• Hi Heather, I guess I would say if its a little over 2 pounds, I’d keep the pressure cooking time the same, if its a little under, I’d reduce it to 40 minutes. (Assuming you live at sea level to 2,000 feet in elevation, if you live higher up, you may actually have to increase the cooking time to compensate for the lower atmospheric pressure at higher elevations.)

  • Pat says:

    Followed your recipe for pastrami in the pressure cooker.. under ingredients you have 2 cups of water, but under instructions you have 1 cup of cold water, I put two in the cooker and followed your instructions with having it at high pressure for 45 minutes, however after about 25 minutes I started to see dark juices from the regulator. After 40 minutes I shut the pressure cooker and waited for the natural release then opened the cooker. The meat was cooked but the water (juices) was burnt creating an odor and that burnt ordor was in the meat.
    Can you tell me what I did wrong?

    • Dear Pat: I’m so sorry for the delay in responding to you, I hurt my back last month and I’ve been out of action for about a month now. I’m sorry about the typographical error in the instructions and I’ll fix that right away. It really shouldn’t make a difference whether you put 1 cup or water or 2. The only difference that would make is it would take slightly longer to come up to pressure if you had 2 cups of water, but otherwise, it shouldn’t make a difference at all. As for what you experienced, I must admit I’m totally at a loss. There’s no reason the cooking water should discolor or taste burnt, or the meat develop a burnt taste either. I don’t see how it could burn with 2 cups of water plus all the juices from the meat in the pot — there must have been a good 4 cups of cooking liquid in there when you opened it.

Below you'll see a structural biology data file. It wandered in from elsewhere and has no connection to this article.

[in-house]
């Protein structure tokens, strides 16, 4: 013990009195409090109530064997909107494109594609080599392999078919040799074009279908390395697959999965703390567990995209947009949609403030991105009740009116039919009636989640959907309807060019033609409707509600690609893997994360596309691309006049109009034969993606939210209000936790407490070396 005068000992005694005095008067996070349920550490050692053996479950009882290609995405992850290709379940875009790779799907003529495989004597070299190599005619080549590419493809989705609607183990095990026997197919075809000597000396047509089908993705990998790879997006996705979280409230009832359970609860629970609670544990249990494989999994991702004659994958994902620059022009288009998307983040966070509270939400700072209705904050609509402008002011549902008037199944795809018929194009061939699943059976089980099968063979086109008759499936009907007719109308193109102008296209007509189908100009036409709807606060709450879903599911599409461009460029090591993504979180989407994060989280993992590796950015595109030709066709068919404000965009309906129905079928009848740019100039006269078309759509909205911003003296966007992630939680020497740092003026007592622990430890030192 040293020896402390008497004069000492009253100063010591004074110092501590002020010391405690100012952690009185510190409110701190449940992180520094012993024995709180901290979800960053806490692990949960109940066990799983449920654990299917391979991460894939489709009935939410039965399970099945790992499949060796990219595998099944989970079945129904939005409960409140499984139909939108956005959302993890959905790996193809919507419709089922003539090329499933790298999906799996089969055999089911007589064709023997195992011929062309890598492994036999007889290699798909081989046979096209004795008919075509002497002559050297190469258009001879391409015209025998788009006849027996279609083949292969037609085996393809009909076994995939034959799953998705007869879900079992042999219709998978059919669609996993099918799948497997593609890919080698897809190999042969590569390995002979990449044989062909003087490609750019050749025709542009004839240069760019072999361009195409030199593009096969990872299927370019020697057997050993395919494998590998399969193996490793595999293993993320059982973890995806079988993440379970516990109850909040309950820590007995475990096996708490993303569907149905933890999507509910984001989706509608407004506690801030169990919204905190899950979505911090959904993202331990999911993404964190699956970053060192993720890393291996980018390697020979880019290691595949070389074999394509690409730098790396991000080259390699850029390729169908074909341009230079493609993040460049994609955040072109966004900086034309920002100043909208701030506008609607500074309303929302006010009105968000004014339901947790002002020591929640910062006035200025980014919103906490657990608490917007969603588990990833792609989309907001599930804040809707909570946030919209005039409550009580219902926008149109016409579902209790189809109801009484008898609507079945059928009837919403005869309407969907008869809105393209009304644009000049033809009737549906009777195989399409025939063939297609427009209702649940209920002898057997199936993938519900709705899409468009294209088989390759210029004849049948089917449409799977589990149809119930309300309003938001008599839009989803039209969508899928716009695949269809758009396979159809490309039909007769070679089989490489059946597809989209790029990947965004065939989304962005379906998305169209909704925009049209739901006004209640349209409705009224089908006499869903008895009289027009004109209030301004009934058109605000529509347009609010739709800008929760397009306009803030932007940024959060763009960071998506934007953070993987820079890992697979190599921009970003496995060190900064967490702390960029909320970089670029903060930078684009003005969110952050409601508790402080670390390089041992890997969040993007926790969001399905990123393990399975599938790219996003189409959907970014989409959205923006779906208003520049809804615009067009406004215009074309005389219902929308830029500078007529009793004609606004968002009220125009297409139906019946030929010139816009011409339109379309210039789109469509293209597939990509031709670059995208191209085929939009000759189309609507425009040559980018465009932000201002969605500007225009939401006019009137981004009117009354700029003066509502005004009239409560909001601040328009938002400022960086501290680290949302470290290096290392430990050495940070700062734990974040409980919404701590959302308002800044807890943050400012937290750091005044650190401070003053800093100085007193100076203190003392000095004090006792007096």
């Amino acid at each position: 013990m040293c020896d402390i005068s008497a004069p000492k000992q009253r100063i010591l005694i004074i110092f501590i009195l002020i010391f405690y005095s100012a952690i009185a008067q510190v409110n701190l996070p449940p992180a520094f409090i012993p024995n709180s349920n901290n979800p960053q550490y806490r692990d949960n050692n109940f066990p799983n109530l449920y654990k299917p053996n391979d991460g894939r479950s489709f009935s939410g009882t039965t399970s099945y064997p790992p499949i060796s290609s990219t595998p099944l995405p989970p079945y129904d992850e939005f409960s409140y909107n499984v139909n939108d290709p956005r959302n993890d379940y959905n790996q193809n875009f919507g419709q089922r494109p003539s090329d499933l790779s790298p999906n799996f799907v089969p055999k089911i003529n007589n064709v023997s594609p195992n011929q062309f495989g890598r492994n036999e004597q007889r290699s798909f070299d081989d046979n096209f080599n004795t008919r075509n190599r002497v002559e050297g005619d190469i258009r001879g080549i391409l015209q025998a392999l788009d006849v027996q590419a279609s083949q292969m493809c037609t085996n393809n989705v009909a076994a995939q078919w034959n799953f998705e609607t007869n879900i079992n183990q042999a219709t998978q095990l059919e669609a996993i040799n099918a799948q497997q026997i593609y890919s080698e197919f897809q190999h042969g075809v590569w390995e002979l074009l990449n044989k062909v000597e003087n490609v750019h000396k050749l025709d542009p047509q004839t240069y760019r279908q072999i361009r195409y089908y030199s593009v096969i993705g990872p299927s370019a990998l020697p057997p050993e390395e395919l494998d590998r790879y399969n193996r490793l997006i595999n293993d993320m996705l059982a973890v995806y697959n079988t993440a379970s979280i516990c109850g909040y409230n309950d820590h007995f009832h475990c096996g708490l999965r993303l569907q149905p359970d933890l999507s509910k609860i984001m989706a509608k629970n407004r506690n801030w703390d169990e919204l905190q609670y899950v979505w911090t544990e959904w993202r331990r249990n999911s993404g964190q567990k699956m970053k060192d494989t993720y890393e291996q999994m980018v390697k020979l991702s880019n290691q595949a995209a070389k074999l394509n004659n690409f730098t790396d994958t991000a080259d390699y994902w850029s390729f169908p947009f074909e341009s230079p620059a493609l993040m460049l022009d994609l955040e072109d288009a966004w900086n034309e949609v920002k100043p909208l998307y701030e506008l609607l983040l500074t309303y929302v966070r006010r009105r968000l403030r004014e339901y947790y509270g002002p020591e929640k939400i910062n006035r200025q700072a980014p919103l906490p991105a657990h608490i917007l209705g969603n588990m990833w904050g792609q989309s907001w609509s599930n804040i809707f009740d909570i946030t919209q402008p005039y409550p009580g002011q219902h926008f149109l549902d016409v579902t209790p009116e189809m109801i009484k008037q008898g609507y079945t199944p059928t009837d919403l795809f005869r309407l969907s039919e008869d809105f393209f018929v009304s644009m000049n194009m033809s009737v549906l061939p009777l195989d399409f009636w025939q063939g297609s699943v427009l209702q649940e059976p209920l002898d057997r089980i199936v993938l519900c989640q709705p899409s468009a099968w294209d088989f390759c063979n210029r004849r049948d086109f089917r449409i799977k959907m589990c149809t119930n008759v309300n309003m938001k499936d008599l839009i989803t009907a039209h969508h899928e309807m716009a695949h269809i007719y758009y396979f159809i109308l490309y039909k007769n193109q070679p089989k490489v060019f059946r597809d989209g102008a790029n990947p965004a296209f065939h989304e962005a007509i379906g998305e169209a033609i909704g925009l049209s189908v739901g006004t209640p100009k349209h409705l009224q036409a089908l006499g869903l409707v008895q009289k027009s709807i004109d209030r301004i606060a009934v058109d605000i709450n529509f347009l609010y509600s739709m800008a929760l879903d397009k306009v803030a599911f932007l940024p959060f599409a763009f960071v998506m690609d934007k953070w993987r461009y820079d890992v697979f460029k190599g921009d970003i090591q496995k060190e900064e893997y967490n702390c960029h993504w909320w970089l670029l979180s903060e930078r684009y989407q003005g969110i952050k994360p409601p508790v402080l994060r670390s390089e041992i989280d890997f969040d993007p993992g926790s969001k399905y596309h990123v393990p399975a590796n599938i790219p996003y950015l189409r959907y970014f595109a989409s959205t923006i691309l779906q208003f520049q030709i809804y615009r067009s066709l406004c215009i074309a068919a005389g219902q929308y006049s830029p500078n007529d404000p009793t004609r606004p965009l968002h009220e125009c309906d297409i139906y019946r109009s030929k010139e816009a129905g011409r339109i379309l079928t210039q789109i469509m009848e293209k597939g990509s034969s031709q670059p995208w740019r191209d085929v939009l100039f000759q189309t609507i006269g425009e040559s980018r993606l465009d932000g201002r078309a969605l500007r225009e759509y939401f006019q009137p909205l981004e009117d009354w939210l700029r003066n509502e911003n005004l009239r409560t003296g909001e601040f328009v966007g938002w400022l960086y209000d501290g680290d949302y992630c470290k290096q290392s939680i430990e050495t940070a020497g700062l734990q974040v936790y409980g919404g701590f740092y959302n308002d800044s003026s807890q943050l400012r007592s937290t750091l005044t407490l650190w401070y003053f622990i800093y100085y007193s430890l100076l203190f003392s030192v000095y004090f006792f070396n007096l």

Actually, I’ve just thought of a possibility: are you absolutely sure that your machine reached pressure and that the pressure release valve was in the proper setting to allow pressure to be reached? How much liquid was left in the pot when you opened it? Because if there wasn’t a lot, if it was dry, or near dry, I think I know what may have happened. It just struck me that if your release valve was slightly out of place, the machine would not have been able to close itself and reach pressure. If it couldn’t reach pressure, then it would have continued to boil the liquid inside, and since it wasn’t sealed, a lot of moisture would have evaporated and been lost that would normally be retained during pressure cooking. And it could simply have lost too much of the cooking liquid and then whatever fat and bits of protein that had fallen into the bottom of the insert would have started to burn, as well as the bottom side of the corned beef, if it was in contact with the bottom of the insert. That’s my guess as to what happened.

  • Pat says:

    Followed instructions but used two cups of water in the pressure cooker. After twenty minutes I smelled a burnt odor and saw dark juices spurting out of the steam regulator. Stopped cooking after 40 minutes, naturally released the steam and opened. The meat looked fine but had a burnt smell and the juices on the bottom was burnt. Awful odor. Please tell me what I did wrong. Thanks.